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To Cook or Not to Cook — That Is the Question

By on October 3rd, 2012 Categories: Uncategorized


My food goals are simple. I want to eat healthy, nutritious foods that taste good and are easy to prepare. Plus, I need to eat a lot to feel satisfied, so I eat a lot of vegetables. Whenever possible I buy my vegetables from organic sources, especially if they’re on the Dirty Dozen list, because they provide the most bang for my nutritional buck. Vegetables are nutrient-dense, meaning they’re packed with vitamins, minerals, fiber, and other good things such as:

  • antioxidants, including vitamins A, E, and C, which strengthen the immune system and may help protect against certain types of cancers, including breast cancer
  • polyphenols, including flavonols in green tea, a type of antioxidant that may help protect against certain cancers and heart disease
  • carotenoids, including lycopene and beta carotene, plant compounds that can act as antioxidants and may help protect against certain cancers, heart disease, and macular degeneration (an eye disease)

Plus, unlike a lot of fruit, most veggies have little or no sugar.

After reading an article about raw foods, I started wondering how I should be eating my veggies — raw or cooked? — to make sure I was getting the most nutrients I could from them. It turns out the answer is a little more complex than I thought. Besides depending on the particular veggie you want to eat, the answer also depends on the particular nutrient you want to maximize. For example, some cooking methods can destroy the antioxidant vitamin C, but boost levels of the carotenoid lycopene. Other methods, such as boiling, can enhance vitamin C.

So I made myself a cheat sheet of my five favorite vegetables with notes about their nutrients and whether to cook them or not — and I thought I would share it with you. If you find it helpful, let me know. Likewise, if your favorite veggie isn’t on here, let me know that, too, as well as how you like it prepared.

*One note, when I’m talking about “cooking,” I mean any cooking method EXCEPT for deep frying. Deep frying removes almost all the antioxidants from the oil and the vegetables and adds free radicals, which may damage cells. For the nutritional numbers below, the serving size is one cup.


Kale is a vegetable that’s nutritionally great either raw or cooked. I always have a few bunches in my fridge. Kale is a good source of lutein, a carotenoid.

Raw: A cup of raw kale provides more than 100% of the daily recommended values (DV) of vitamins A (206% DV), C (134% DV), and K (684% DV) — vitamins A and C are antioxidants.

Cooked: Cooking the cup of kale enhances its vitamin A (354% DV) and vitamin K (1,328% DV) content, but lowers its vitamin C levels (89% DV).


Broccoli is good both raw and cooked, but nutritionally I feel like I get more value when I eat it cooked. Broccoli also is a great source of beta carotene.

Raw: A cup of raw broccoli florets (I don’t like the stems raw so much) has 43% of the DV of vitamin A, 110% DV of vitamin C, and 0% of vitamins E and K.

Cooked: Cooking broccoli really lets most of its nutrients shine. Vitamin A goes up to 87% DV, but vitamin C shoots up to 303% DV, vitamin E goes up to 20% DV, and vitamin K rockets up to 494% DV.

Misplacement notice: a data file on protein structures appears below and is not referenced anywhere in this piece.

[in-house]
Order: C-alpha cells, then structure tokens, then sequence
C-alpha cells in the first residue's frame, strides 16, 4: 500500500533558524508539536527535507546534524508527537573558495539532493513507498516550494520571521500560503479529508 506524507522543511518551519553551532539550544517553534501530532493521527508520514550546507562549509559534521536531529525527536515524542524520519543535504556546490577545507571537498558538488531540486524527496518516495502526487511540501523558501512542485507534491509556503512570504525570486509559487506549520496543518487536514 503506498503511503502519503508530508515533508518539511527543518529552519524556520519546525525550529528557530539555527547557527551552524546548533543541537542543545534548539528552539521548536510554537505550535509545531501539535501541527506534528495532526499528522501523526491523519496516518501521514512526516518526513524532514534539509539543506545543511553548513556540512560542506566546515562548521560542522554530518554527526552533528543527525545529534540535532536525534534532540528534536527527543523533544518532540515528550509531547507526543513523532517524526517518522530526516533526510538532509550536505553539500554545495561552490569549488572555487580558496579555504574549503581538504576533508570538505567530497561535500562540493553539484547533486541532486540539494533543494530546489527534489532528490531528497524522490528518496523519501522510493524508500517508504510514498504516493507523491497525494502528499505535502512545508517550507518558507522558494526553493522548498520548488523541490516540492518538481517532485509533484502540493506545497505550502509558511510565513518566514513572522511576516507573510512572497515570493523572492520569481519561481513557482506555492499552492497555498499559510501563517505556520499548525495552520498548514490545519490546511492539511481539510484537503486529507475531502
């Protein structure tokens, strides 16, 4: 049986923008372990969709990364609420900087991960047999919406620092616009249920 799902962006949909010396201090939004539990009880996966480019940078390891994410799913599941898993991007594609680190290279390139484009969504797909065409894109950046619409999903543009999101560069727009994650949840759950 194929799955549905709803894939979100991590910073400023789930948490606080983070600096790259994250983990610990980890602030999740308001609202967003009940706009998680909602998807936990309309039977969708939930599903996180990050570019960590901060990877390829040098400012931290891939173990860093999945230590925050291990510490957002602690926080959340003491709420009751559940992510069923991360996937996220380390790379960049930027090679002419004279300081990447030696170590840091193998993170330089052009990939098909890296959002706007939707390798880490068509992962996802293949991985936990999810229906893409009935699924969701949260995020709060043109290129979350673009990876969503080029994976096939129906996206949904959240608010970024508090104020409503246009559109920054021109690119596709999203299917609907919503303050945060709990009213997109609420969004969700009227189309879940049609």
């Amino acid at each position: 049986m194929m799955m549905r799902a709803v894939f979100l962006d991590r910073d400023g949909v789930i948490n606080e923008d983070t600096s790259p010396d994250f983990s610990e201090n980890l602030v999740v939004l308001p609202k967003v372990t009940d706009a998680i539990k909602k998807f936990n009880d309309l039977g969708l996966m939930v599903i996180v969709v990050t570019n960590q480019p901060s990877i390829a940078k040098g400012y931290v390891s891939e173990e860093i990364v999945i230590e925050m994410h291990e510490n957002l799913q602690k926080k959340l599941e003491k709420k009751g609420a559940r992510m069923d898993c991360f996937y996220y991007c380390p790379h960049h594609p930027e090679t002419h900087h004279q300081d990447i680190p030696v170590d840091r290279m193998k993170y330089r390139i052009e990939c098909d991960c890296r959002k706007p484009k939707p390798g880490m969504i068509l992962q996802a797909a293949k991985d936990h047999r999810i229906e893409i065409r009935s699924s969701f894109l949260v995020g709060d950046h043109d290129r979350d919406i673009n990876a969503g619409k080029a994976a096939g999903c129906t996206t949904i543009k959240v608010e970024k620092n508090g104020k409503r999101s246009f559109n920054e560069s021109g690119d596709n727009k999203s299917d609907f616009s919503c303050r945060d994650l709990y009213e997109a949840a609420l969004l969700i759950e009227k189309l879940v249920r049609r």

Red Bell Peppers

Red peppers enliven just about anything they’re in – the color is festive and the sweet tang complements many, many foods. They’re also a great source of lycopene and vitamins A and C.

Raw: A cup of chopped raw red peppers gives you 93% DV of vitamin A, 317% DV of vitamin C, and 12% DV of vitamin E.

Cooked: Boiling red peppers bumps up its vitamin C levels to 385% DV. Vitamin A and E levels go down slightly to 79% DV and 11% DV, respectively. Cooking also increases red peppers’ lycopene levels by 33%.


Tender raw baby spinach is one of my favorite salad ingredients, but cooking these green leaves really boosts their nutrition. Spinach also is a good source of the carotenoid lutein.

Raw: Raw spinach has 56% of the DV of vitamin A, 14% DV of vitamin C, 181% DV of vitamin K, 6% DV of iron, and 15% DV of folate (folate helps your body produce and maintain new cells).

Cooked: Cooking spinach increases its vitamin A levels to 377% DV, vitamin C levels to 29% DV, vitamin K levels to 1,111% DV, iron levels to 36% DV, and folate levels to 66% DV.


With their dark red color, beets seem to make any dish just a little more special. I used to eat most of my beets cooked until I discovered that they’re more nutritionally powerful when they’re raw.

Raw: Raw, beets contain 11% of the DV of vitamin C, 37% of the DV of folate, and 15% of the DV of fiber. Raw beets taste great grated in a salad or sprinkled on top of other veggies.

Cooked: Cooking reduces just about all the nutritional components of beets. Vitamin C levels drop to 5% DV, folate levels drop to 17% DV, and fiber levels drop to 7% DV.

Don’t sweat it if you like a certain veggie cooked when it might have slightly higher nutritional levels raw. Eating vegetables either way is still better for you than eating a processed sugary snack. Plus, you get to eat a lot with a low caloric content!

Let me know which foods you prefer cooked or raw in the comments section below. Bon appetite!

Marisa Weiss, M.D. is the founder, president, and chief medical officer of Breastcancer.org, the world's most trafficked online resource for medically reviewed breast health and breast cancer information, reaching over 14 million visitors per year. A breast cancer oncologist with over twenty years of active practice in the Philadelphia region, Dr. Weiss is regarded as a visionary advocate for her innovative and steadfast approach to informing, empowering, and treating patients with breast cancer.


  1. Marisa Weiss, M.D.

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